OCR for page 26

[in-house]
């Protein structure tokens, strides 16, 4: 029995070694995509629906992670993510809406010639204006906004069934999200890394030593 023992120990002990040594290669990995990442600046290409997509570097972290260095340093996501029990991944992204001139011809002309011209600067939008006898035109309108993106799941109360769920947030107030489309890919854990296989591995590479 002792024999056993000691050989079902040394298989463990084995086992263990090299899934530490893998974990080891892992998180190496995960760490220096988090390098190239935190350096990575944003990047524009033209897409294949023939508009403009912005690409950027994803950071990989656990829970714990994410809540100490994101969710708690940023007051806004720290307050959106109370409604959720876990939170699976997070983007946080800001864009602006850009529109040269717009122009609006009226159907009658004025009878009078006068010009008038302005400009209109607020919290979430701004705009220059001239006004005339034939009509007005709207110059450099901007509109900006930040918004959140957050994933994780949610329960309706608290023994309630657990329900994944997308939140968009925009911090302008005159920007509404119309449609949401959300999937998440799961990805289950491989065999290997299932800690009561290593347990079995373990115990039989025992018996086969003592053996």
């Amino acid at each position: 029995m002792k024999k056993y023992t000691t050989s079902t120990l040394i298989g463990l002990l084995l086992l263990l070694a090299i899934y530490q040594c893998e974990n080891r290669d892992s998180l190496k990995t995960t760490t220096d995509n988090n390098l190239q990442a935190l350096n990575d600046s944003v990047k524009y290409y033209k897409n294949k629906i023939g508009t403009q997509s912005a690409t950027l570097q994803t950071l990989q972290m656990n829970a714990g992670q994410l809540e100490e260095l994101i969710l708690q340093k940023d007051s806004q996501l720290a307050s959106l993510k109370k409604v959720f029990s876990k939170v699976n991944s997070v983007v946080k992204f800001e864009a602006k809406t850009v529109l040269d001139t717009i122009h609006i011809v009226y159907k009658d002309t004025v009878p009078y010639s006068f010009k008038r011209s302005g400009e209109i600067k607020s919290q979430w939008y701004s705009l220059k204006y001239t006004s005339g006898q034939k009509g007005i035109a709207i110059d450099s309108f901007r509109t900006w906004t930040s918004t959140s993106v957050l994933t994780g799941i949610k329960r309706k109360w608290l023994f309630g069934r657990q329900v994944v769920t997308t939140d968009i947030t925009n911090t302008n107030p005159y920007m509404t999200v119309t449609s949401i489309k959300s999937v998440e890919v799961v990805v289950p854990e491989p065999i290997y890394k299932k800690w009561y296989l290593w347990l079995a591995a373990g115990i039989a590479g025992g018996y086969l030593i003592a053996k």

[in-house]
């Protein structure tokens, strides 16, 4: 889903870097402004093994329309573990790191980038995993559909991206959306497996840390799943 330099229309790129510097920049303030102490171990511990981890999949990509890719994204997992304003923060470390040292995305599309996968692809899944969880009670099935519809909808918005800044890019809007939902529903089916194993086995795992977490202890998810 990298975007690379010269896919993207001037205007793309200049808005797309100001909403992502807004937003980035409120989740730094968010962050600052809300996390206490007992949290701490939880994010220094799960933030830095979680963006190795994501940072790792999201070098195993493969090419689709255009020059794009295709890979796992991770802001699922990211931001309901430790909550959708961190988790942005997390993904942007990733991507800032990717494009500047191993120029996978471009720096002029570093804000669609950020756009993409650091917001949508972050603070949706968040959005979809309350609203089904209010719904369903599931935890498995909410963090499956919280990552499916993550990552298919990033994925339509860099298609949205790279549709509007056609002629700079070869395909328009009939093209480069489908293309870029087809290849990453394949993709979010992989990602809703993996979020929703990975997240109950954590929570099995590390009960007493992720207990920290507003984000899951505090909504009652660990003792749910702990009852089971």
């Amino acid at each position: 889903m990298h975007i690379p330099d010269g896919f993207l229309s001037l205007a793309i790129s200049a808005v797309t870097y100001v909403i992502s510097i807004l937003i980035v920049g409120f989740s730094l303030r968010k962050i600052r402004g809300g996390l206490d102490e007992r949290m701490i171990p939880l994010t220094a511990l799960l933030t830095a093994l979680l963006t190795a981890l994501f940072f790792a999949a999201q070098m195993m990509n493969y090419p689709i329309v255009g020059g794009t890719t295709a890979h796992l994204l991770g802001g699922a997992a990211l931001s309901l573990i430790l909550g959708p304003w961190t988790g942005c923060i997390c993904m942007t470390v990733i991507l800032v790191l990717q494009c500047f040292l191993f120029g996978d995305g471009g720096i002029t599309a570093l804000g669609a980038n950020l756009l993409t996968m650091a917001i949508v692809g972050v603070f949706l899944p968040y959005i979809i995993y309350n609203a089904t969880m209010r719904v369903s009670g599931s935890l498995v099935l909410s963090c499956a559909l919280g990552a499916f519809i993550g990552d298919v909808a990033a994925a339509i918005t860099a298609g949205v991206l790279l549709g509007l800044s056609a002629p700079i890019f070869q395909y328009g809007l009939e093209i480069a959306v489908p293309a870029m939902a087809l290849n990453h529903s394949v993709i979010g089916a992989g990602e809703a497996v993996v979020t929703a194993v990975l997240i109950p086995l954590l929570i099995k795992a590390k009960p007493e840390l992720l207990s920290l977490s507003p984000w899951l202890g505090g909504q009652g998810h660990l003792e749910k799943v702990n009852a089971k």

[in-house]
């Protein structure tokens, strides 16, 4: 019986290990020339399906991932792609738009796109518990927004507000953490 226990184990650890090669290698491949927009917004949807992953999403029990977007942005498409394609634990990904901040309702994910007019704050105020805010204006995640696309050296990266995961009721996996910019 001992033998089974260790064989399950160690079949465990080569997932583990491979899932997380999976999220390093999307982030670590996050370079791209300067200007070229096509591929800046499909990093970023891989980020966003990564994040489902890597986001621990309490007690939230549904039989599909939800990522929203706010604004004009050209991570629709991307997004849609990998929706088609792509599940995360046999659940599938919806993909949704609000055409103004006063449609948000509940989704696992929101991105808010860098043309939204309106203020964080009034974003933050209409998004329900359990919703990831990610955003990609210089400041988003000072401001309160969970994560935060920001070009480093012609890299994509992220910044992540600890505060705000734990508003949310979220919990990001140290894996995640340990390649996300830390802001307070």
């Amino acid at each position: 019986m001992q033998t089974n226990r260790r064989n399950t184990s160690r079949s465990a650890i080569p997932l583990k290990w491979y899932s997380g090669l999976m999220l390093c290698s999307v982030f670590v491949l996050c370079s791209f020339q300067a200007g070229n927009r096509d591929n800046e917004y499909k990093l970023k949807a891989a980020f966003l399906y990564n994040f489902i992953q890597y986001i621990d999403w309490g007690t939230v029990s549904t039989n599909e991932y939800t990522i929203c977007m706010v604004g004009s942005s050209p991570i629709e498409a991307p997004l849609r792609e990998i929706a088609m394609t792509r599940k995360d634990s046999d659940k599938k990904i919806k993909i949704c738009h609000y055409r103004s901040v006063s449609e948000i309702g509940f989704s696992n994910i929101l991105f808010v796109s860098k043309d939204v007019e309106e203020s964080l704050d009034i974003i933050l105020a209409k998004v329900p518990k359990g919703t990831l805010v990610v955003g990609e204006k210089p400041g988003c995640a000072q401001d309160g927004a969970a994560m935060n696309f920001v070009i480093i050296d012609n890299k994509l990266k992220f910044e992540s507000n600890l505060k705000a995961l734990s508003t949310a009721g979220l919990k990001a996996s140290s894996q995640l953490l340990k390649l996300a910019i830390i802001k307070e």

Evaluation of Demonstration Test Results of Alternative Technologies for Demilitarization of Assembled Chemical Weapons: A Supplemental Review TABLE 5-1 Summary Evaluation of the Maturity of Demonstrated Unit Operations and Processesa   Hydrolysates Agent Munitions   Unit Operation/Process VX/GB HD Energetics VX/GB HD Energetics Other Burns and Roe               Plasma waste converterb C C D D D E Cc, d, e General Atomics               Hydrolysis       A A     Rotary hydrolyzer           C   Shredding/hydropulping             Ac SCWO B B C       Cc Parsons-AlliedSignal               Munitions accessing       B B B   Hydrolysis       A A C   Biotreatment D A A         Catalytic oxidation             Be Metal parts treater       B B D Bd Note: Environmental and safety issues were considered in assigning maturity categorizations. Schedule and cost issues were not considered. a The letter designations are defined as follows (a blank space indicates categorization was not applicable for that material). A Demonstration provides sufficient information to allow moving forward to full-scale design with reasonable probability of success. B Demonstration provides sufficient information to allow moving forward to the pilot stage with reasonable probability of success. C Demonstration indicates that unit operation or process requires additional refinement and additional demonstration before moving forward to pilot stage. D Not demonstrated; more R&D required. E Demonstrated unit operation or process is inappropriate for treatment. b Includes integrated gas polishing system to support demonstration c Dunnage d Metal parts e Effluents to being ready for pilot testing, but only for mustard-bearing munitions. Hydrolysis of agent (used in the General Atomics and Parsons-AlliedSignal technology packages) appears sufficiently mature to consider full scale application to any assembled chemical weapons. Similarly, biotreatment of hydrolysate (Parsons-AlliedSignal technology package) appears sufficiently mature for full scale application to mustard munitions. General Finding 2. The demonstration tests were not operated long enough to demonstrate reliability and long-term operation. The PMACWA’s demonstration plan was severely constrained by both scheduling deadlines and available budget resources. The technology providers did not have enough time for systemization (preoperational testing). Consequently, the committee maintains that these tests were simply “proof-of-concept” demonstrations that indicate whether or not a particular unit operation (with more development) might be applicable to the disposal of assembled chemical munitions. General Finding 3. The committee reiterates that none of the unit operations has yet been integrated into a complete system. The lack of integration is a major concern and a significant obstacle to full-scale implementation.